Seattle ACS and MST Annual Meeting

Curt Black, WR5J

Curt Black, WR5J

Please join us for Western Washington Medical Services Team and Seattle Auxiliary Communications Service’s annual meeting and holiday lunch. Our keynote speaker will be Curt Black, WR5J and he will present “Lighthouse Activations and RAMROD Data from the Backcountry: Outdoor Radio as Training for Emergency Communicators”

Date
Saturday December 12, 2015
Time
10:30 AM (doors open), 11:00 AM (meeting begins) 11:30 AM (lunch)
Location
Seattle Public Utilities Operations Facility, 2700 Airport Way S (Please park across Airport Way in the parking lot.)

Overview of Curt’s presentation:

The “Big One” is coming. Hurricane force winds and freezing weather periodically and historically paralyze our region. We are one bird flu sneeze away from a pandemic. Reasons abound to motivate you to prepare to support your community as a member of the amateur radio service. Luckily, as a ham, there are many activities where emergency-preparedness practice can be combined with great pleasure and reward.

Lighthouse on Patos Island in the San Juan Islands (Curt Black, WR5J)

Lighthouse on Patos Island in the San Juan Islands (Curt Black, WR5J)

Campsite and Portable Station on Patos Island (Curt Black, WR5J)

Campsite and Portable Station on Patos Island (Curt Black, WR5J)

For many years in August, Curt Black has established up a multi-band, multi-mode, multi-station amateur radio installation on Patos Island in the San Juan Islands. The event is International Lighthouse and Lightship Weekend organized by some hams in Scotland. It is a relaxed event where contacts are made with stations all over the globe, many operating from famous lighthouses or lightships. Patos Island is the northern-most island in the San Juans. Its lighthouse has shone for the last 122 years. It is as quiet, from an RF perspective, as a site can be. It is a nearly perfect place to practice emergency-style radio.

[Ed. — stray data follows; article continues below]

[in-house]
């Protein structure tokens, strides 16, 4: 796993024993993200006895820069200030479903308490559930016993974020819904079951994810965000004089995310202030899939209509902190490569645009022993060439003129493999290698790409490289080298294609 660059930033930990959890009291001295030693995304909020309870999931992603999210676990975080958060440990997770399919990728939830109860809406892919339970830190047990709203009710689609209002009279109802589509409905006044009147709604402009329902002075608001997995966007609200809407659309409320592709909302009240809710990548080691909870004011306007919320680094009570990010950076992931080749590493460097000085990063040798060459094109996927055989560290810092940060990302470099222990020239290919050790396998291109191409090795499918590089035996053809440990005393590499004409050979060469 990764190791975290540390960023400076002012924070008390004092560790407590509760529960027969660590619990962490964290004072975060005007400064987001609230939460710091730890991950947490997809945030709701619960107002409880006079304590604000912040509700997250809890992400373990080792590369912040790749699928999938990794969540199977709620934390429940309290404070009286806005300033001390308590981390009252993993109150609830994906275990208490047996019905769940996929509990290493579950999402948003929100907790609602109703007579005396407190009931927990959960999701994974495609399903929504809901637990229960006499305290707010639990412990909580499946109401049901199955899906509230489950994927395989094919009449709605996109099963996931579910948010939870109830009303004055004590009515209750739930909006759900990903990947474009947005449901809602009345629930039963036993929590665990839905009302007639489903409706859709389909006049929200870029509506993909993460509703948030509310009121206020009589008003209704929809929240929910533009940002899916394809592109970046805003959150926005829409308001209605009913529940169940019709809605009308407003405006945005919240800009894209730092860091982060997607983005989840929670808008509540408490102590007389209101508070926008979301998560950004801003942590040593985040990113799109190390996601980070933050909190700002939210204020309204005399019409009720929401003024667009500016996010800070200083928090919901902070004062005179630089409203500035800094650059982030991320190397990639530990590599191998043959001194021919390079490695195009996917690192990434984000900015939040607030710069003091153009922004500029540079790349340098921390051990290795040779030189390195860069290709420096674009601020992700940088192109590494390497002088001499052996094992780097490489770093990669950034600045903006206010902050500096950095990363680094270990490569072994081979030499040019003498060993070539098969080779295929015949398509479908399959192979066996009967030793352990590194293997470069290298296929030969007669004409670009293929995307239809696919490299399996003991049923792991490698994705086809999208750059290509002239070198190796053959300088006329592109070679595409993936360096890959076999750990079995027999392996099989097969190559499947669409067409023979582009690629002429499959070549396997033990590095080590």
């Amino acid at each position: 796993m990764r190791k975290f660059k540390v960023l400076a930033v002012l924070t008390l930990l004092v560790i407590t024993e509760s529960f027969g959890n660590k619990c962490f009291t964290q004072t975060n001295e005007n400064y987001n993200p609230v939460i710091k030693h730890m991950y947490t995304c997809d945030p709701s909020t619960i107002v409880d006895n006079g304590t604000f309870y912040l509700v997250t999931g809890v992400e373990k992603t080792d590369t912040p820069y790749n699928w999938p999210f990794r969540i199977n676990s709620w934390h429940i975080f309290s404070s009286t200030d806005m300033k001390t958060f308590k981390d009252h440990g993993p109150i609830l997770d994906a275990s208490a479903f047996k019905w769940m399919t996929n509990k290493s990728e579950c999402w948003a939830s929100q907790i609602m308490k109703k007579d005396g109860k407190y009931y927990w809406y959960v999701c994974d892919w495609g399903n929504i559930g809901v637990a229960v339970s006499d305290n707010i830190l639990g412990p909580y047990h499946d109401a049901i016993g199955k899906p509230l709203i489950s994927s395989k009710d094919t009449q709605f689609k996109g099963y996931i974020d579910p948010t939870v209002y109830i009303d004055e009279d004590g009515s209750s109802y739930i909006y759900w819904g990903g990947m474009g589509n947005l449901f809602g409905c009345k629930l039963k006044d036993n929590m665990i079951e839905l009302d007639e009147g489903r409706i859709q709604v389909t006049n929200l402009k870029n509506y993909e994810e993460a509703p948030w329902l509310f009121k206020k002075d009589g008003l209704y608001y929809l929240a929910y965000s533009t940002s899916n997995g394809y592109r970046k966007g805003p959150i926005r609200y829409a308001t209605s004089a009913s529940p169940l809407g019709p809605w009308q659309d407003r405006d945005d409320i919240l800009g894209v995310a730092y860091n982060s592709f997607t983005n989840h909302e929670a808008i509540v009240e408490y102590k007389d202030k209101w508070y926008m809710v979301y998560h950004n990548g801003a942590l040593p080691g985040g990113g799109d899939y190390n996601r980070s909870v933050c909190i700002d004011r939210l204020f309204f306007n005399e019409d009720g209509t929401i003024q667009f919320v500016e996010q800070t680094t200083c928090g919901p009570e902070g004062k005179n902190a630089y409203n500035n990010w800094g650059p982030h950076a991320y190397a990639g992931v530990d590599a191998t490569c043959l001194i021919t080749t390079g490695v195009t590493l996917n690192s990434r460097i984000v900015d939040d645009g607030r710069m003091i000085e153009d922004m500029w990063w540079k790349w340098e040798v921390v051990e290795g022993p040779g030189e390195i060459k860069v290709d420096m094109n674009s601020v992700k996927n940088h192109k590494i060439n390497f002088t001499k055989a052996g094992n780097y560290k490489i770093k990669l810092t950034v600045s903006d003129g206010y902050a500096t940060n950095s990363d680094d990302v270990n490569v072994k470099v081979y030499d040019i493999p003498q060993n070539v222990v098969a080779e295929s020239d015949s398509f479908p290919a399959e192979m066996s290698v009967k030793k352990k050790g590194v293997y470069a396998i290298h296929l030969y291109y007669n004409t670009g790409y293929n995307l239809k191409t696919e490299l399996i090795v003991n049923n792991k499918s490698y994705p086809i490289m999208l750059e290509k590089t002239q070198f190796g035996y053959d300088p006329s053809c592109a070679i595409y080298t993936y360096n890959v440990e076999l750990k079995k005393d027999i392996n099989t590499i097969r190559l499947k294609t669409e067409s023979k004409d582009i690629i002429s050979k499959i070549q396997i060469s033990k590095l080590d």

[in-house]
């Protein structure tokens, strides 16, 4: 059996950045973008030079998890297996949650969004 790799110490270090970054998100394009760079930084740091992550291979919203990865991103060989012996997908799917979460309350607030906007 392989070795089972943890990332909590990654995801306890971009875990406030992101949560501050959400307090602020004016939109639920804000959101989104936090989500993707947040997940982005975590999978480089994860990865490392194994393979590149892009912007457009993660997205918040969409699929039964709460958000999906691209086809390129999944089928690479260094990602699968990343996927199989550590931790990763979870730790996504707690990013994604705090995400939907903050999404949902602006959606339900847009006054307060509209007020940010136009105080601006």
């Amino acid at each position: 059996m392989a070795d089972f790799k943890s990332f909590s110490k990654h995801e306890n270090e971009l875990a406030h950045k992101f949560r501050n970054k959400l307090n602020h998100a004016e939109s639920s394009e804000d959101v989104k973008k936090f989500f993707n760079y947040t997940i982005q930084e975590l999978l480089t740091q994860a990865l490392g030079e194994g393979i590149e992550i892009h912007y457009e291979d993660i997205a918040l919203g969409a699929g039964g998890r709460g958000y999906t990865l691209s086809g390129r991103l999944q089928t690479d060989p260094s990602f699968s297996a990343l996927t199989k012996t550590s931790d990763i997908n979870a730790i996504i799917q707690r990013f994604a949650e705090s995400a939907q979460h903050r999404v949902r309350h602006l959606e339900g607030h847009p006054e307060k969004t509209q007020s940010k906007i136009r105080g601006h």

Hams operate from a mix of generator, battery and solar power. The team uses voice, CW and a range of digital modes including messaging with RMS Express and WINMOR. The crew works all bands from 160m through 70cm which provide wonderful opportunity to experiment with many antenna designs and implementations. Multiple radios are located on the same picnic table and this has required the team to establish practices to minimize interstation interference. Many of these practices and approaches are suitable for hams preparing for emergency communications or other events such as field day. A journey to an island is much like a deployment in an emergency: If you don’t bring “it” you won’t have “it”. That reinforces the practice of setting up everything in a practice setting and tracking exactly how many feedlines, adapters, jumpers, switches, and which tools and repair items are useful and which are unneeded. The challenge is to bring just the backups appropriate for every component and every failure mode.

For the last several years Curt has been involved with the digital side of another event: The Ride Around Mount Rainier in One Day, RAMROD. This 158 mile, 10,000 foot climb by 800 cyclists in July each year. The ride is a logistical wonder with 100 volunteers feeding and safely stewarding the cyclists around the mountain. From the communications side, the mountain itself is the primary challenge. Massive glacier fed rivers have sculpted the course into deep valleys and knife-edged ridges. To provide continuous coverage many voice subnets are established on VHF and UHF to keep food trucks, SAG vehicles, mechanics, ambulances and event organizers all moving relentlessly and safely to the finish line. On the data side, each rider is equipped with an RFID tag on their required helmet. Riders pass under readers located around the course and the data collected on tag number and time is relayed back to the Start/Finish. Data stations range from the Start/Finish Line in Enumclaw to the Nisqually River Park Entrance (deep, narrow, bending canyon) to Backbone Ridge on the opposite side of the mountain, to Cayuse Pass – a tiny triangle intersection of major roadways with minimal room for large HF antennas. The event organizers have a bias for attempting to use frequencies and equipment within the amateur radio service for communication.

In his talk, Curt will look at logistical and operational challenges specific to operating from distant mountain ridges or islands. He will discuss tactics for successful operations and how they transfer directly to emergency communicators and dire communications scenarios.

Please join us to hear about these topics; it should be fun and informative.

Curt Black, WR5J, recently retired from many years of service in the US Environmental Protection Agency, he is a resident of West Seattle, lectures and conducts field seminars on the life and habitat of bats and enjoys and is active in many organizations and events associated with amateur radio including: West Seattle Amateur Radio Club (Vice President), Seattle ACS (Senior Radio Operator), Red Cross Communications Team, Puget Sound Digital Hams/Washington Digital, active in many contests and ham community events.

Curt’s contact information: 206-755-4541 cell, wr5j@arrl.net